One of the great achievements in economics was the discovery by Adam Smith that free trade is the source of The Wealth of Nations. Trade means the mutual exchange of goods, for mutual benefit. Trade is voluntary and it is motivated by the self-interest of each party. The result is mutual gain.
At its root, trade is an exchange between individuals. Since any larger political entity, such as a state or nation, is nothing more than the sum of its individuals, there is really no such thing as a “nation” that trades with another “nation.” Rather, it is individuals who reside in one location trading with those in another location.
When I bought a treadmill from China last year, I transferred goods (in the form of money via a third party, in this case Amazon) to the owner of the treadmill company, who then used those goods to pay for the operation of his business and receive his profit. He gained, I gained, his employees and his suppliers gained, and all intermediaries involved in the transaction gained, including Amazon’s owners and employees, and the owners and employees of the shipping and trucking companies that delivered the treadmill to me.
The ineffable entity “America” did not trade with “China” when I bought the treadmill. It was an exchange between individuals, albeit one involving some complexity, geographical distance, and the need to convert between different currencies.
All trade works this way, whether it is a person trading with an individual on the other side of the planet, or one person buying a bag of potato chips from their corner grocer. The only difference is that when trade crosses an international border, we call one side of it “exports” and the other side of it “imports.”
Viewed this way, it becomes absurd to say that one side of a trade is better than the other and that government policies must, for example, favor exports and restrict imports through punitive tariffs (taxes) or even outright prohibitions.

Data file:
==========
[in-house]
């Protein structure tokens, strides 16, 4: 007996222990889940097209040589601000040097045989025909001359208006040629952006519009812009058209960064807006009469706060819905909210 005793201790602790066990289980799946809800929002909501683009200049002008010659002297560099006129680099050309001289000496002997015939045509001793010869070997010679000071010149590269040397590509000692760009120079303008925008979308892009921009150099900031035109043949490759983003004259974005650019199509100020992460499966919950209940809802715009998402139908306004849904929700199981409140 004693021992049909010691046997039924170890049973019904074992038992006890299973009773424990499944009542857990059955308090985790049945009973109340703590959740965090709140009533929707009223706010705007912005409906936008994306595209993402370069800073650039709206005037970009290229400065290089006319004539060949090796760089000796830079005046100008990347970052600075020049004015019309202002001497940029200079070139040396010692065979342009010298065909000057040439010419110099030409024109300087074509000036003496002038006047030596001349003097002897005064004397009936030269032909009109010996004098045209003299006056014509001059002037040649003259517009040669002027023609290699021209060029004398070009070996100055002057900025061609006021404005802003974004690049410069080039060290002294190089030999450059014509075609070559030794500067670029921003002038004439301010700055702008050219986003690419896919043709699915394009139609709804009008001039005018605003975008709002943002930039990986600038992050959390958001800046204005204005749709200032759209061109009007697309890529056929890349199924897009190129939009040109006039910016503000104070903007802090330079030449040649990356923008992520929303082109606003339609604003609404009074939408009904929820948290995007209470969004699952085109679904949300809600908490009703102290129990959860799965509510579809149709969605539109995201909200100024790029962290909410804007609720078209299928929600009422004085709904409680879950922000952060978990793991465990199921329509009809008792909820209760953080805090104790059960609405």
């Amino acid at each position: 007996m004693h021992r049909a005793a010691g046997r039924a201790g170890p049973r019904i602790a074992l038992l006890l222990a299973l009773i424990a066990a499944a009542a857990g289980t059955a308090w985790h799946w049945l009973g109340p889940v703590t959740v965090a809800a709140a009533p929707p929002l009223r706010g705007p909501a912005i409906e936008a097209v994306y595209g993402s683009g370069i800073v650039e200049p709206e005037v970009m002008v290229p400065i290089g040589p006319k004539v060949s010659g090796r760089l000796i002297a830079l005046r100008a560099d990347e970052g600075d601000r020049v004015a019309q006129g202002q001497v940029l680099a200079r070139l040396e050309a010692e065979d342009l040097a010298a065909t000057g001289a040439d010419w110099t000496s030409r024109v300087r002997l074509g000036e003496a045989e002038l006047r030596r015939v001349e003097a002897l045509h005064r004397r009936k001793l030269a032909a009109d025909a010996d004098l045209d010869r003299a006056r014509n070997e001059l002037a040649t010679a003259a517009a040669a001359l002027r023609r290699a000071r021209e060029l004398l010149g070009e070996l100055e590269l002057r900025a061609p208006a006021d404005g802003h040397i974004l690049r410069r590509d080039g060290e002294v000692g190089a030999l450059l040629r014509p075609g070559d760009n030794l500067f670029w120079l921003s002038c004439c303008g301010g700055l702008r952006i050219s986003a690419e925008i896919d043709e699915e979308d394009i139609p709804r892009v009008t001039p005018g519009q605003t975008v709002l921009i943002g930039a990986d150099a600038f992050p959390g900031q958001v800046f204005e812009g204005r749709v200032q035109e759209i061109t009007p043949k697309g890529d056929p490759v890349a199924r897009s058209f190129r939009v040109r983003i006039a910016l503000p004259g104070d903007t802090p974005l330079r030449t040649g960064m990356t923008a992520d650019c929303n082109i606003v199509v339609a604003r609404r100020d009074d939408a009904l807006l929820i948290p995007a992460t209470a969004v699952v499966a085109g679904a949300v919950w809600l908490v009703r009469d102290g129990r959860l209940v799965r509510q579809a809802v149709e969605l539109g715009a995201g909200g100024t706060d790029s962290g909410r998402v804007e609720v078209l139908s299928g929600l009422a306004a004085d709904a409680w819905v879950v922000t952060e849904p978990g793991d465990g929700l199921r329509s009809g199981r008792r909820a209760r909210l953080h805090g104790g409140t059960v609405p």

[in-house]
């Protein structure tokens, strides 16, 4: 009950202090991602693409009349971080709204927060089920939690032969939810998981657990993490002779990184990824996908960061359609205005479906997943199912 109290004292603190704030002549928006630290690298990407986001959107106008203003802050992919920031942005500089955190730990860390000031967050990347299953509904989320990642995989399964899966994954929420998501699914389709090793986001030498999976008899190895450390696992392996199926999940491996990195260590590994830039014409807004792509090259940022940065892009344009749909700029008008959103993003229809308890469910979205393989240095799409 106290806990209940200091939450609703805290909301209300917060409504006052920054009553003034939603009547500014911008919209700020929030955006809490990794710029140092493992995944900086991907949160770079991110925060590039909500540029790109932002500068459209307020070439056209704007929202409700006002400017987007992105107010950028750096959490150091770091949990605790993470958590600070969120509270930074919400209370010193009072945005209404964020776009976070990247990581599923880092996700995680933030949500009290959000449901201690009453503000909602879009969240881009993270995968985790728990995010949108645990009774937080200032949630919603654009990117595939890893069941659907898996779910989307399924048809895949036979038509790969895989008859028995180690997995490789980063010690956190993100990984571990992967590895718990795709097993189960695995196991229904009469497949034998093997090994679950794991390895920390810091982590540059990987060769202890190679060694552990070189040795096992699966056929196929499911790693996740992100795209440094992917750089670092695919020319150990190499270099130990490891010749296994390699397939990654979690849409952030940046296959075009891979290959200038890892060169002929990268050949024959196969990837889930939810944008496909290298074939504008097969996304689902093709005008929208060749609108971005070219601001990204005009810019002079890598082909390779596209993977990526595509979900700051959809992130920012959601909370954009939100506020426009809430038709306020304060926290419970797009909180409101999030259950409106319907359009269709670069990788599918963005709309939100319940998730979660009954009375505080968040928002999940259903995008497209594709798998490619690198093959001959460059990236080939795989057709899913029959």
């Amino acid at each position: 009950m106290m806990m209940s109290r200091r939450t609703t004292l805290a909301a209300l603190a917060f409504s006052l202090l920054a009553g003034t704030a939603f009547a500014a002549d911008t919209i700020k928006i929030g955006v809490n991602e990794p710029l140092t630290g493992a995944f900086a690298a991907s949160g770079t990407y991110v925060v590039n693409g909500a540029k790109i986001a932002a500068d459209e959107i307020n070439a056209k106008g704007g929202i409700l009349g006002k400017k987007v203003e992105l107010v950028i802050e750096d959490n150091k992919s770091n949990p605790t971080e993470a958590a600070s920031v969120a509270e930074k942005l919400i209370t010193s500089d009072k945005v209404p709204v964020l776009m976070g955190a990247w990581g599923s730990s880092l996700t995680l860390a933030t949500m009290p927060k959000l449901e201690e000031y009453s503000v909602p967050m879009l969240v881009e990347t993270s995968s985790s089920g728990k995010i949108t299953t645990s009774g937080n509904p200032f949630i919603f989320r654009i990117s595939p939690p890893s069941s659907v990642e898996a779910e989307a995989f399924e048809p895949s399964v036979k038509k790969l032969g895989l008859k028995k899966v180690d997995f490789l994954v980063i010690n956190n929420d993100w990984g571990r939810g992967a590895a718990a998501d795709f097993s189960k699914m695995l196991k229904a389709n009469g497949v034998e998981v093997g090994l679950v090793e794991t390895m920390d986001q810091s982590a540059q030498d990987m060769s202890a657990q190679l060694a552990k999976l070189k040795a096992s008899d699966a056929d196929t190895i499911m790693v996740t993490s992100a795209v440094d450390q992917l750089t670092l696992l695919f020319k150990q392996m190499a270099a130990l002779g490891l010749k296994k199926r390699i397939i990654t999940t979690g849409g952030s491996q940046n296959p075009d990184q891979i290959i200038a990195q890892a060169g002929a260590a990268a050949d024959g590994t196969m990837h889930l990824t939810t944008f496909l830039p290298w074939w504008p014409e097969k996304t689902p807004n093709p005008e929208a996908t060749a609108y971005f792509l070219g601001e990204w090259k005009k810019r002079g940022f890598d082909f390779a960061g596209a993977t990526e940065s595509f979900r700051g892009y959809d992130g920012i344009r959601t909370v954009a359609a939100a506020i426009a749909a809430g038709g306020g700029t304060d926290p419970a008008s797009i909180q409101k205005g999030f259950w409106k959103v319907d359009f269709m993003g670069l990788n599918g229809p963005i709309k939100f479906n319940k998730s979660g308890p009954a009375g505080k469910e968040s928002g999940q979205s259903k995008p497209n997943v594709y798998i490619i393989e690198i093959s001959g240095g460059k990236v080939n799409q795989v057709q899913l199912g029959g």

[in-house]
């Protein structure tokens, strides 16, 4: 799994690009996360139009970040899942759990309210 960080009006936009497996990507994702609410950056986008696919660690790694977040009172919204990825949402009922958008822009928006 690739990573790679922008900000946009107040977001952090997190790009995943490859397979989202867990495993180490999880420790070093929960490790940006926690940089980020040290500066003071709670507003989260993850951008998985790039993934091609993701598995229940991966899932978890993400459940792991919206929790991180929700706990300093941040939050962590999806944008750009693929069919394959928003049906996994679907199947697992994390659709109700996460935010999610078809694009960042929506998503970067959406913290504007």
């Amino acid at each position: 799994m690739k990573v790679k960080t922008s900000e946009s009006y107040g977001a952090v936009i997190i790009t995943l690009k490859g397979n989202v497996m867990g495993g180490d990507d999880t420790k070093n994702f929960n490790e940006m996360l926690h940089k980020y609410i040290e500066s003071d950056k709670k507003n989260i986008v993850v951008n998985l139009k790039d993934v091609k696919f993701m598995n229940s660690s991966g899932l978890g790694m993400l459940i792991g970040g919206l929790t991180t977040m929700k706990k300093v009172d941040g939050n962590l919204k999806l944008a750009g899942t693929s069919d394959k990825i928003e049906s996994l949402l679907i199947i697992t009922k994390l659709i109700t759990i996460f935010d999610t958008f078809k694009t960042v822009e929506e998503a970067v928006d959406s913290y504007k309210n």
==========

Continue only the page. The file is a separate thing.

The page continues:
Consider then the recent announcement by U.S. Trade Representative Katherine Tai that the United States intends to keep in place essentially all of the massive tariffs imposed by President Donald Trump on Chinese goods, until China agrees to step up its purchase of American goods. This is classic mercantilism, the discredited economic doctrine that governments must favor exports over imports in order to achieve a favorable “balance of trade” or to protect politically-connected domestic industries against foreign competition.
When Donald Trump was President, he abused the authority delegated to him by Congress to negotiate trade agreements by using it to massively increase tariffs, not just on Chinese goods, but on globally produced goods such as steel and aluminum, and even products as diverse as French cheese and Scotch whiskey. With a few strokes of his pen, Trump single-handedly reversed a 70-year run of global tariff reductions that began with the General Agreement on Tariffs and Trade in 1947. GATT was motivated by the desire to avoid a repeat of the disastrous Smoot-Hawley tariff increase of 1930, which led to a global trade war and helped trigger the Great Depression. Ever since then, a nearly steady path of globally negotiated tariff reductions has coincided with a vast expansion of worldwide trade — and prosperity — until now.
One of the deals President Trump coerced the Chinese into making, under threat of still further tariff increases, was that the Chinese government would orchestrate a huge increase in purchases of American farm products and other goods. The Chinese have not honored this agreement. Instead, they have repeatedly offered, both under the Trump administration and the Biden administration, a mutual rollback of tariffs to the status quo ante, to where both countries were before Trump began the trade war. This would benefit everyone.
Instead of agreeing to roll back tariffs to earlier levels, the Biden Administration has decided to extend and possibly even ratchet up Trump’s mercantilist trade policies. This means less trade between Americans and Chinese, and reduced gains from trade for everyone. This will raise our cost of living as pricier and less efficient firms step in to produce our goods, and it will simultaneously hamstring the global division of labor. Undoubtedly, the Trump-started and Biden-continued trade war with the Chinese has disrupted global supply chains and contributed to worldwide shortages and shipping disruptions.
Adam Smith had identified the division of labor — where individuals and firms specialize in producing what they are good at and trade for everything else — as the reason why free trade powers a rising standard of living. At one time, this principle was even understood by both Democrats and Republicans, who together enacted the landmark 1994 North American Free Trade Agreement, which eliminated most trade barriers between the U.S., Canada, and Mexico. Sadly, those days are gone. Now, despite nominally battling each other on many issues, on one issue Democrats and Republicans stand united: their bipartisan hostility to free trade.
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